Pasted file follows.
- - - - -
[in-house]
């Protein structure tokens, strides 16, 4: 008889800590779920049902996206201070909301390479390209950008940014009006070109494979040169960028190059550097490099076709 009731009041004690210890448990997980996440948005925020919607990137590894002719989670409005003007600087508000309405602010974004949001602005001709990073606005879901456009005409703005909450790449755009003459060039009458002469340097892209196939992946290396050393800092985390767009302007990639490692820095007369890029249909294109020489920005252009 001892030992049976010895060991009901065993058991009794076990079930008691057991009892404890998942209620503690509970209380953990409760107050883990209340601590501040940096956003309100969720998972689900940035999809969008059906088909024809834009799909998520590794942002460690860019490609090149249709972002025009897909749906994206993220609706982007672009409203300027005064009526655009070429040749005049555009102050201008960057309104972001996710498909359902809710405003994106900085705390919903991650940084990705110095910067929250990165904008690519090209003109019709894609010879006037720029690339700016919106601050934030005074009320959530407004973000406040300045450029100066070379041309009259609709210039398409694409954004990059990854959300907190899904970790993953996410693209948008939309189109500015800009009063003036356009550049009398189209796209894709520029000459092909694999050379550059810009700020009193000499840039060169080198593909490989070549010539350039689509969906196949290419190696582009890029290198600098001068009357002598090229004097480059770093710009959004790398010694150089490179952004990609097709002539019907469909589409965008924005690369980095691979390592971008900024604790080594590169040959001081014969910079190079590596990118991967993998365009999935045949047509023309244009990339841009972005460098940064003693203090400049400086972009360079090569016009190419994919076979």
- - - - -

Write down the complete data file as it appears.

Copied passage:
[in-house]
């Protein structure tokens, strides 16, 4: 008889800590779920049902996206201070909301390479390209950008940014009006070109494979040169960028190059550097490099076709 009731009041004690210890448990997980996440948005925020919607990137590894002719989670409005003007600087508000309405602010974004949001602005001709990073606005879901456009005409703005909450790449755009003459060039009458002469340097892209196939992946290396050393800092985390767009302007990639490692820095007369890029249909294109020489920005252009 001892030992049976010895060991009901065993058991009794076990079930008691057991009892404890998942209620503690509970209380953990409760107050883990209340601590501040940096956003309100969720998972689900940035999809969008059906088909024809834009799909998520590794942002460690860019490609090149249709972002025009897909749906994206993220609706982007672009409203300027005064009526655009070429040749005049555009102050201008960057309104972001996710498909359902809710405003994106900085705390919903991650940084990705110095910067929250990165904008690519090209003109019709894609010879006037720029690339700016919106601050934030005074009320959530407004973000406040300045450029100066070379041309009259609709210039398409694409954004990059990854959300907190899904970790993953996410693209948008939309189109500015800009009063003036356009550049009398189209796209894709520029000459092909694999050379550059810009700020009193000499840039060169080198593909490989070549010539350039689509969906196949290419190696582009890029290198600098001068009357002598090229004097480059770093710009959004790398010694150089490179952004990609097709002539019907469909589409965008924005690369980095691979390592971008900024604790080594590169040959001081014969910079190079590596990118991967993998365009999935045949047509023309244009990339841009972005460098940064003693203090400049400086972009360079090569016009190419994919076979």